7 General MapReduce Formulation of a Problem Map: – Preprocesses a set of files to generate intermediate key-value pairs – As parallelized as you want Group: – Partitions intermediate key-value pairs by unique key, generating a list of all associated values Reduce: – For each key, iterates over value list – Performs computation that requires context between iterations – Parallelizable amongst different keys, but not within one key

8 MapReduce Parallelization: Execution Shamelessly stolen from Jeff Dean’s OSDI ‘04 presentation http://labs.google.com/papers/mapreduce-osdi04-slides/index.html

9 MapReduce Parallelization: Pipelining Finely granular tasks: many more map tasks than machines – Better dynamic load balancing – Minimizes time for fault recovery – Can pipeline the shuffling/grouping while maps are still running Example: 2000 machines -> 200,000 map + 5000 reduce tasks Shamelessly stolen from Jeff Dean’s OSDI ‘04 presentation http://labs.google.com/papers/mapreduce-osdi04-slides/index.html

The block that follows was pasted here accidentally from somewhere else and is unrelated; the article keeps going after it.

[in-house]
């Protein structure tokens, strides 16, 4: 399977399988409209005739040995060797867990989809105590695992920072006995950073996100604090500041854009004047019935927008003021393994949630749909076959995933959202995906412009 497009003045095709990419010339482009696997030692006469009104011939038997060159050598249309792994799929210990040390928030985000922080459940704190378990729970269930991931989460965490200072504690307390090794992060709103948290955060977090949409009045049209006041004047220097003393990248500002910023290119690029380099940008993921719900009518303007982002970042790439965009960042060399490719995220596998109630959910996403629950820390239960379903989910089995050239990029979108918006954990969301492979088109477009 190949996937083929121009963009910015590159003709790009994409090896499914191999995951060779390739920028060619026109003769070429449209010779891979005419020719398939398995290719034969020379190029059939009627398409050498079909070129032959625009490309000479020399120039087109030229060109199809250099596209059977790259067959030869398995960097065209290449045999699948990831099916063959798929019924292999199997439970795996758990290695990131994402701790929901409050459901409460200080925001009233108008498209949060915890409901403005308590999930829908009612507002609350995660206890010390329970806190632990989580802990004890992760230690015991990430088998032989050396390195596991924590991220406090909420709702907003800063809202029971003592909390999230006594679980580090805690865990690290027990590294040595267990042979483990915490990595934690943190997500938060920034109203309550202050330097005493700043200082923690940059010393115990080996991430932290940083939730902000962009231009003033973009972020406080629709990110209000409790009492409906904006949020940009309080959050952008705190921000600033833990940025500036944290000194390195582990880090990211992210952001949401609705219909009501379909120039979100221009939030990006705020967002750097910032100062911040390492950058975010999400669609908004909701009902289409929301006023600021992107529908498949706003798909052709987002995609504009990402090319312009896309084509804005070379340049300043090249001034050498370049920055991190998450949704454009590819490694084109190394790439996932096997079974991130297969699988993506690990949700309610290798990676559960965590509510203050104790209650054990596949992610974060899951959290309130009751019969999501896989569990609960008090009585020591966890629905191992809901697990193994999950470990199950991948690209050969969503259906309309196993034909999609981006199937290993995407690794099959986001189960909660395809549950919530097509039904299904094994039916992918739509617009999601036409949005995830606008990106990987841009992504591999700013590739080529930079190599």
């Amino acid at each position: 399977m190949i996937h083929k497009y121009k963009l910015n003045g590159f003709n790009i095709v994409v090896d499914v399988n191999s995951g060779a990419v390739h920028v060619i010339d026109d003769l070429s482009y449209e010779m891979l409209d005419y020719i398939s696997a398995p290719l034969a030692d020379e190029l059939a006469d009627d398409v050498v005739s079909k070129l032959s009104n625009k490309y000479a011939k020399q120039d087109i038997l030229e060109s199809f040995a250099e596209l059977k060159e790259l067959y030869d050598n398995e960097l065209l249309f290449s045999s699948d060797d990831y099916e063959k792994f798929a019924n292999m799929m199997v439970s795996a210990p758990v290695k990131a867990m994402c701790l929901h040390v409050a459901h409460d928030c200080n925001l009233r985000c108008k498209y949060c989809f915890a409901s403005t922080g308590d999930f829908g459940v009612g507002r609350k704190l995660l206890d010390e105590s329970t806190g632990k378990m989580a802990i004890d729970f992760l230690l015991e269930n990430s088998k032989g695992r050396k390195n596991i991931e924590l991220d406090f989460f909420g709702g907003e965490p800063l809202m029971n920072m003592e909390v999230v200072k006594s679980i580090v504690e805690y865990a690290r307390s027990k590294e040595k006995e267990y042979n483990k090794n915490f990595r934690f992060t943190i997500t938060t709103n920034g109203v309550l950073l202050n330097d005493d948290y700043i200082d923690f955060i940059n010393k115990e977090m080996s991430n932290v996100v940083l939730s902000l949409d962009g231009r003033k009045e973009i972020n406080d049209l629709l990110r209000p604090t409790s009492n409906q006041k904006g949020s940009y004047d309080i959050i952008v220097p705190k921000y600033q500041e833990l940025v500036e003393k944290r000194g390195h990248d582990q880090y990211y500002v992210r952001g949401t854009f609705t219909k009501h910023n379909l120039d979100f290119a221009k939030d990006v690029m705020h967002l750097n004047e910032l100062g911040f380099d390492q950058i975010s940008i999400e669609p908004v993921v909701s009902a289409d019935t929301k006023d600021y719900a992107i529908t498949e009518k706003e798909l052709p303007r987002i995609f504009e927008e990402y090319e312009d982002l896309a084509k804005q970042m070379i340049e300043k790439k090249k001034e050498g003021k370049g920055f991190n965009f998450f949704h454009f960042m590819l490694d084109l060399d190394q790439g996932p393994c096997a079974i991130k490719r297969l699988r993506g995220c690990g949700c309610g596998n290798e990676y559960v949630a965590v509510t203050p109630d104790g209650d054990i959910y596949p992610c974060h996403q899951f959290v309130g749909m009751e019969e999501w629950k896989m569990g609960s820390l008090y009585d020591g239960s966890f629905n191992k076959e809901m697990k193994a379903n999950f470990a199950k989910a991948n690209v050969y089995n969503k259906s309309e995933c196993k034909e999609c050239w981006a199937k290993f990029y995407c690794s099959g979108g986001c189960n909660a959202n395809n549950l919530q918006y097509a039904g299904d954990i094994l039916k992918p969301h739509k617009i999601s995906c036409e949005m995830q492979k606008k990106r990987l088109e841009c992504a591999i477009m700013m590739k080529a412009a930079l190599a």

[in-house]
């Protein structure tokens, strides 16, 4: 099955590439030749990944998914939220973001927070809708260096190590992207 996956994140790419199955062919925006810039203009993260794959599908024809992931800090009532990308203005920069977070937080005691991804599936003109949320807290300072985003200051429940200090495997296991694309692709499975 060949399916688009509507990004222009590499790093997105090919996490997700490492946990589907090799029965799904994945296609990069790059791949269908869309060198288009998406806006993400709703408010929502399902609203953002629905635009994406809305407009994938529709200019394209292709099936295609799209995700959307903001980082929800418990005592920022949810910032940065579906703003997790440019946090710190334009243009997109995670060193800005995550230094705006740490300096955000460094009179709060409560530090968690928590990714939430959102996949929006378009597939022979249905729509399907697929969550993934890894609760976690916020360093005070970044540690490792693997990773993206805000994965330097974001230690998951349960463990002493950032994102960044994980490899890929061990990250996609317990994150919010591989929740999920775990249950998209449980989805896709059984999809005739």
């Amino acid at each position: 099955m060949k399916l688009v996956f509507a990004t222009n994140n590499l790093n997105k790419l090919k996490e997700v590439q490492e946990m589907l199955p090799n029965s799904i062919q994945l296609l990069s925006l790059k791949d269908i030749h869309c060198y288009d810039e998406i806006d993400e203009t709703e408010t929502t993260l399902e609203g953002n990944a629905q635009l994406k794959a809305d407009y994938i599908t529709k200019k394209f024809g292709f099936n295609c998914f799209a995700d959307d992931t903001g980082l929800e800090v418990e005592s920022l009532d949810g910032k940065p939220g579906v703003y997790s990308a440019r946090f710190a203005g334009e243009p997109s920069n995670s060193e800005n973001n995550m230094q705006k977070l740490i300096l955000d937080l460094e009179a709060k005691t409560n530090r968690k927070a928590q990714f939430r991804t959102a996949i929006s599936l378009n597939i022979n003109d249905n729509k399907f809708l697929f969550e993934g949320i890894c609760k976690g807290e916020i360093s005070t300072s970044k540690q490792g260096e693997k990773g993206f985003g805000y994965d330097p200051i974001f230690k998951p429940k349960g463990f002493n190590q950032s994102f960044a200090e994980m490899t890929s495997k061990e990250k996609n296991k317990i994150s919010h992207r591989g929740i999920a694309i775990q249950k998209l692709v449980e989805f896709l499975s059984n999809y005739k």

10 MR Runtime Execution Example The following slides illustrate an example run of MapReduce on a Google cluster A sample job from the indexing pipeline, processes ~900 GB of crawled pages

11 MR Runtime (1 of 9) Shamelessly stolen from Jeff Dean’s OSDI ‘04 presentation http://labs.google.com/papers/mapreduce-osdi04-slides/index.html

12 MR Runtime (2 of 9) Shamelessly stolen from Jeff Dean’s OSDI ‘04 presentation http://labs.google.com/papers/mapreduce-osdi04-slides/index.html

13 MR Runtime (3 of 9) Shamelessly stolen from Jeff Dean’s OSDI ‘04 presentation http://labs.google.com/papers/mapreduce-osdi04-slides/index.html